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View Full Version : Life expectancy of GA seat belts.


mickjoebill
22nd Aug 2011, 10:20
I recently worked in an helicopter which was built in 1980 and was surprised that the seat belts and buckle appeared to be original. Although not frayed they looked weathered and were very stiff.

How are seat belts determined to be airworthy? Are they replaced on inspection or are they time limited.

I ask as I understand that car seat belts lose their elasticity with age and/or use and I assume the same thing happens with aircraft seat belts?

Dg800
22nd Aug 2011, 10:34
On the gliders I flew the webbing was always time limited to 12 years with the expiration date clearly stamped on each piece of webbing. Metal parts were "on condition" and were to be replaced only if deemed unairworthy upon inspection.
I'm not 100% sure but I do think the 12-year limit was a manufacturer-imposed limit, I don't think there's an actual blanket limit in any regs, that is to say if the manufacturer does not time-limit any belt component part it is then to be understood to be "on condition" only.

mickjoebill
22nd Aug 2011, 11:13
does not time-limit any belt component part it is then to be understood to be "on condition" only.

Thanks DG800,
Ill check for a stamp or tag. I'm concerned that (over 30 years!) they would have lost their elasticity which is an important part of absorbing shock load to the hard point as well as reducing blunt trauma to the passenger.

In this case I don't have faith in "on condition" as it is beyond the means of most to evaluate the elasticity. In general I'm surprised that they have passed master as they look knackered.

As it is a simple lap belt I'll buy my own to solve the problem!

ivor toolbox
22nd Aug 2011, 13:31
Excuse me for jumping in here... in UK you'll need to read
CAAIP (CAP562) leaflet 25-40 Appendix 1; life of the belt is set by the fatigue life of components within the buckle (such as any springs etc)
and is generally set at 10 yrs by the belt manufacturers.

Hope this helps

FlightlessParrot
22nd Aug 2011, 23:03
My understanding is that with car belts, exposure to UV is part of the problem. This is more likely to matter with plastic materials than with stuff that was grown, I'd guess.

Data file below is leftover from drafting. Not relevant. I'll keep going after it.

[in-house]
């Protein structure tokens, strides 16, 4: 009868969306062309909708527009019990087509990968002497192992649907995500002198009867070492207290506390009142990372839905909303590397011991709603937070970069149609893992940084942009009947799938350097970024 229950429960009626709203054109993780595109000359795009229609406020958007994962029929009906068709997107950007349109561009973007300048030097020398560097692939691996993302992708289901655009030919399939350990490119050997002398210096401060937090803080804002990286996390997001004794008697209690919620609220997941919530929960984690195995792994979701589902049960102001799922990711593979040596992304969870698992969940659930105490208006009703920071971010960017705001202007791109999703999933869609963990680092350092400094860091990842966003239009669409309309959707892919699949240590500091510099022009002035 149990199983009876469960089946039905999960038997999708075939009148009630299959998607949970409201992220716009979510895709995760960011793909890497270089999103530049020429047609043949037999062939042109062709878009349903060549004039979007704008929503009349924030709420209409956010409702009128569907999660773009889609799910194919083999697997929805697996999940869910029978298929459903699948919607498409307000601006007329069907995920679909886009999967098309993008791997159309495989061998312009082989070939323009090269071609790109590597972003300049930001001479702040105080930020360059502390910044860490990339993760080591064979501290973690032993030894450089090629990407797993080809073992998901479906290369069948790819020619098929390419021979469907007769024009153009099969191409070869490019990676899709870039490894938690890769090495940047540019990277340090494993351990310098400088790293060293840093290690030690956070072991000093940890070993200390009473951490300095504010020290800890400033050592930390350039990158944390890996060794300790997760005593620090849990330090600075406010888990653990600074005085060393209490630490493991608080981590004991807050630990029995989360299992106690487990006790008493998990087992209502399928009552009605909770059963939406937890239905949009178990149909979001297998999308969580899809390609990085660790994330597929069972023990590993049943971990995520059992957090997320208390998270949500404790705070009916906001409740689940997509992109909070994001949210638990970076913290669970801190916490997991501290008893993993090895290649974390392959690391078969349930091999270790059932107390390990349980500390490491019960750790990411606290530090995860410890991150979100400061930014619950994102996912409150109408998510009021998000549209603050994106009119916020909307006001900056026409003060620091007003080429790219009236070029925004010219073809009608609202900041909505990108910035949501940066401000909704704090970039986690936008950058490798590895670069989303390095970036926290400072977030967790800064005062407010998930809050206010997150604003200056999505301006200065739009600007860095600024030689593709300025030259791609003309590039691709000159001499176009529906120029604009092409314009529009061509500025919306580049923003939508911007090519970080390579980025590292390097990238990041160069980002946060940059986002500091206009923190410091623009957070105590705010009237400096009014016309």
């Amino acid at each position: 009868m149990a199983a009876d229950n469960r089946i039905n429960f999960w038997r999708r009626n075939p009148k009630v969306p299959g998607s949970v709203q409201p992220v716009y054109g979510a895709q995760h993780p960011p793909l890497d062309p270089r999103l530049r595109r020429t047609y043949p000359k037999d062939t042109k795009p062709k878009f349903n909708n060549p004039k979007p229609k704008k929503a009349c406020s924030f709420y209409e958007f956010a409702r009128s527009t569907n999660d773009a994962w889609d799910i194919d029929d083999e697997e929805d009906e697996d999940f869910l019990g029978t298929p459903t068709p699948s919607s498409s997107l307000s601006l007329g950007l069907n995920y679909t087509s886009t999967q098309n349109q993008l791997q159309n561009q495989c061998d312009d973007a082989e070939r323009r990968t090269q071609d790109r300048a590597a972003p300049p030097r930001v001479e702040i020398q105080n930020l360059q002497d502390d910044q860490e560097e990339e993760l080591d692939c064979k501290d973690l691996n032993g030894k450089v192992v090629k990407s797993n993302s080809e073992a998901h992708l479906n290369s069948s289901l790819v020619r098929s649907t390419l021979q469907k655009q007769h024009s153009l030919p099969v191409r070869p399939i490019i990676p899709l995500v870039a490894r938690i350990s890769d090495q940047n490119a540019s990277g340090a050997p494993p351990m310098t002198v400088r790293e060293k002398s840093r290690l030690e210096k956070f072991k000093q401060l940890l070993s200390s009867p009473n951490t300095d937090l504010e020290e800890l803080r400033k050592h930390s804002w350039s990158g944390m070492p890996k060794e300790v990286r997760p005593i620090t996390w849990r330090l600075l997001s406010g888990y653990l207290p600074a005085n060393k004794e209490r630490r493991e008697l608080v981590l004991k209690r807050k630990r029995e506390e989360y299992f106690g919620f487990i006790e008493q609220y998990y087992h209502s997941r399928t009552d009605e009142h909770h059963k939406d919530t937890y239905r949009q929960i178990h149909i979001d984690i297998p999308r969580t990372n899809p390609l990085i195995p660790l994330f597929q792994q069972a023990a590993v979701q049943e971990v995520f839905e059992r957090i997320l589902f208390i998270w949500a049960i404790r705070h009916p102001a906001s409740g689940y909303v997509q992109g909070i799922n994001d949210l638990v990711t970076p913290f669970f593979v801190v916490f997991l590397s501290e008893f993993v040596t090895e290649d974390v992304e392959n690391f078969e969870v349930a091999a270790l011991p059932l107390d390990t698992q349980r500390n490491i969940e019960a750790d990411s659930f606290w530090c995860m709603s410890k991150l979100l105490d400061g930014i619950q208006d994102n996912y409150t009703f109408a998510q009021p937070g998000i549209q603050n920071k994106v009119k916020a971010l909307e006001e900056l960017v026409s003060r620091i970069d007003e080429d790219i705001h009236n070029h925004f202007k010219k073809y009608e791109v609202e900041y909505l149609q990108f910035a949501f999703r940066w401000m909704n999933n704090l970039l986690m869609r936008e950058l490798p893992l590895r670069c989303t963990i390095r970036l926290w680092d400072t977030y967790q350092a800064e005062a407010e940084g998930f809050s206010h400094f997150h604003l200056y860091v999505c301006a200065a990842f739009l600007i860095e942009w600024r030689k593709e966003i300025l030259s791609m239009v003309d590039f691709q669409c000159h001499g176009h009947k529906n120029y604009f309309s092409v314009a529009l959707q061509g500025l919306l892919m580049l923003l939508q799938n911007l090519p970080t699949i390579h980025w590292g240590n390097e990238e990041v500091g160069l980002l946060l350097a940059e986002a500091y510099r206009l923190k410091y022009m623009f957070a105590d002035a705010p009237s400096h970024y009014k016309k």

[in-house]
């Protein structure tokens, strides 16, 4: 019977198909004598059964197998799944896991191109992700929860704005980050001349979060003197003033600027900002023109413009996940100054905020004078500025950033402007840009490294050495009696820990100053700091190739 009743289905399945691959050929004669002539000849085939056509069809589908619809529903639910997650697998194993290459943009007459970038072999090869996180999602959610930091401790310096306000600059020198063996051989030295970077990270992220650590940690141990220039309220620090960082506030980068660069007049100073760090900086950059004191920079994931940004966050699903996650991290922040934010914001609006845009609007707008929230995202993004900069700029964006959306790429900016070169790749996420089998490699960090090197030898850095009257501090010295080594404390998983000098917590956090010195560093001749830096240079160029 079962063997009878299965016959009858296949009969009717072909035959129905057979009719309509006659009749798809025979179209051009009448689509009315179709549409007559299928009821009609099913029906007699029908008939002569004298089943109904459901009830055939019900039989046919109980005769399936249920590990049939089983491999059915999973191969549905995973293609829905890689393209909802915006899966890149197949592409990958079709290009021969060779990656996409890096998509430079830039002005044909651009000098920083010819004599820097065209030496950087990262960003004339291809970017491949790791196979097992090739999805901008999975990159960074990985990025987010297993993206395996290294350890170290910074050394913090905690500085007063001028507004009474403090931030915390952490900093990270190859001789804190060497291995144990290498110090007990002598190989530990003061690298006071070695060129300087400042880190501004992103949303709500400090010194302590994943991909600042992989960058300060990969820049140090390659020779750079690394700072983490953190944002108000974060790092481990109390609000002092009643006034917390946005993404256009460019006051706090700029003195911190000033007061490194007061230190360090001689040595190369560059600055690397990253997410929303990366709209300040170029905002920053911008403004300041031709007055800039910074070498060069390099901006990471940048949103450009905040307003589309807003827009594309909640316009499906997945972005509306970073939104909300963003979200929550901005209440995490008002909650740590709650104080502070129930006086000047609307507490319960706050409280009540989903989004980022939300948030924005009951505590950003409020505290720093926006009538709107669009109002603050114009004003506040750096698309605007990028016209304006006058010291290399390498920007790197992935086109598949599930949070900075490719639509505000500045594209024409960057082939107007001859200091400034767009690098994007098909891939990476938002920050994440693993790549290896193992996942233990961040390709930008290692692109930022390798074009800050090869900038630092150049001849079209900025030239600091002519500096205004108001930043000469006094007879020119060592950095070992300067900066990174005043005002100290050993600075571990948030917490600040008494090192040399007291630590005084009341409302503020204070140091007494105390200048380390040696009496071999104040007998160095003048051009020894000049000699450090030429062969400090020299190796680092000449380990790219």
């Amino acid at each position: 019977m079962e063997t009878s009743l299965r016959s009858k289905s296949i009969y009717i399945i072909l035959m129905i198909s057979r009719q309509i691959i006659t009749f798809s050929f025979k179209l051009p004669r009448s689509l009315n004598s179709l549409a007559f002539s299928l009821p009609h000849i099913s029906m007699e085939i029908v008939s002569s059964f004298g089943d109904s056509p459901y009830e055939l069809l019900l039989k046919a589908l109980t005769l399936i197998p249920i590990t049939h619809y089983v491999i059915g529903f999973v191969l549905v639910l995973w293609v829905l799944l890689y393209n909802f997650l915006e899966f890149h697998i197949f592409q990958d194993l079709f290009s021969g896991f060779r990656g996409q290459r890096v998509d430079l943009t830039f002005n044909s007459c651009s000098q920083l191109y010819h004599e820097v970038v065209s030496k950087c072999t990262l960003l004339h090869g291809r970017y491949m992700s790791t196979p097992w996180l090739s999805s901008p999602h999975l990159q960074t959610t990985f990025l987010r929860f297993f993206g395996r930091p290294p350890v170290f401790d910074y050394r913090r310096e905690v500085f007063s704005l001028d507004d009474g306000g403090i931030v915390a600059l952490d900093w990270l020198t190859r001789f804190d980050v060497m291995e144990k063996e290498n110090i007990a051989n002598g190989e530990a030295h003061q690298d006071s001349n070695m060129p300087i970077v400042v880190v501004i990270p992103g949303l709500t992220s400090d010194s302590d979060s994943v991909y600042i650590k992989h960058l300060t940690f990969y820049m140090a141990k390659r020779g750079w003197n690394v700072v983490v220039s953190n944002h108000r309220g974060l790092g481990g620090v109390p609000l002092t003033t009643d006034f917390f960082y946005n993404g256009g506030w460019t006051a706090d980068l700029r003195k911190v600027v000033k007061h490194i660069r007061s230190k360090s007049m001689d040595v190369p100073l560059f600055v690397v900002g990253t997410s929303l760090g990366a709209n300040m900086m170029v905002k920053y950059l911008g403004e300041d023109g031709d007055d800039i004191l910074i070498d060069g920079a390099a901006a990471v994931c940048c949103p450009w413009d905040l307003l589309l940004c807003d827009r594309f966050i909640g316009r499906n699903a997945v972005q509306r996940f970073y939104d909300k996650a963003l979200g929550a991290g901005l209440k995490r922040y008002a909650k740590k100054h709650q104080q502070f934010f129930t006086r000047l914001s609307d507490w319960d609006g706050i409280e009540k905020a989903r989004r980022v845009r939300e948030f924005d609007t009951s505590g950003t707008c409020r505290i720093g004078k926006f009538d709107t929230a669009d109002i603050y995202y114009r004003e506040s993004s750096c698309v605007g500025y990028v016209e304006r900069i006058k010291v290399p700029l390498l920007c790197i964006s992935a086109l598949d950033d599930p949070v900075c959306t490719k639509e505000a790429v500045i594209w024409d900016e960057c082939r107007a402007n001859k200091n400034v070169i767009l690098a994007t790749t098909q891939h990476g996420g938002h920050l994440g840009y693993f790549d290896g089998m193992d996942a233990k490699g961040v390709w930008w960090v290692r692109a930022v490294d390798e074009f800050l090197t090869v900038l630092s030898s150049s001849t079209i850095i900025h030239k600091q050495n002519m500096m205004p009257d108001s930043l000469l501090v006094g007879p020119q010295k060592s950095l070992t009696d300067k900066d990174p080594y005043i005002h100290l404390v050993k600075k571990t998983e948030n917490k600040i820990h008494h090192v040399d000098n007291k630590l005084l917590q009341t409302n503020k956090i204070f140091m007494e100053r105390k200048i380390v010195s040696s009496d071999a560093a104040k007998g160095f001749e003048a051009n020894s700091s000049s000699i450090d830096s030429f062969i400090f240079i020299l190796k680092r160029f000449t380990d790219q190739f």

mickjoebill
23rd Aug 2011, 00:08
This is more likely to matter with plastic materials than with stuff that was grown, I'd guess.

Stuff that was grown?
The belt is 1908s webbing which I guess is plastic/nylon?



Mickjoebill

ChristiaanJ
23rd Aug 2011, 17:19
The belt is 1908s webbing which I guess is plastic/nylon?LOL re the typo....
If the helo and the belt date from 1908, both should be donated to a museum ASAP.....

As it is a simple lap belt I'll buy my own to solve the problem! Better safe than sorry.... I couldn't agree more.

Makes one wonder about seat-belts in older cars... (I agree, more a subject for JetBlast) I regularly do a pre-flight (err... 'pre-drive') check on the functioning of the inertia reel lock, but of course that tells me nothing about the aging of the belts themselves.

CJ

mickjoebill
24th Aug 2011, 02:59
Ok, the manufacturer says the life of this particular belt is 10 years, so according to the tag, this one is 4 years out of date.
Is it illegal?


In respect to my earlier question about wire insert was answered by the manufacturer.
The latch part (the short end that does not pass over the lap) has wire inserts to make it stiff so that it is easy to find. The wire is designed to break under load so doesn't compromise shock loading.


Mickjoebill

Dg800
24th Aug 2011, 07:30
Ok, the manufacturer says the life of this particular belt is 10 years, so according to the tag, this one is 4 years out of date.
Is it illegal?

Most definitely.

Dg800

matkat
24th Aug 2011, 07:39
The life of the belt is determined by the manufacturer however they shall be changed iaw your approved maintenance program.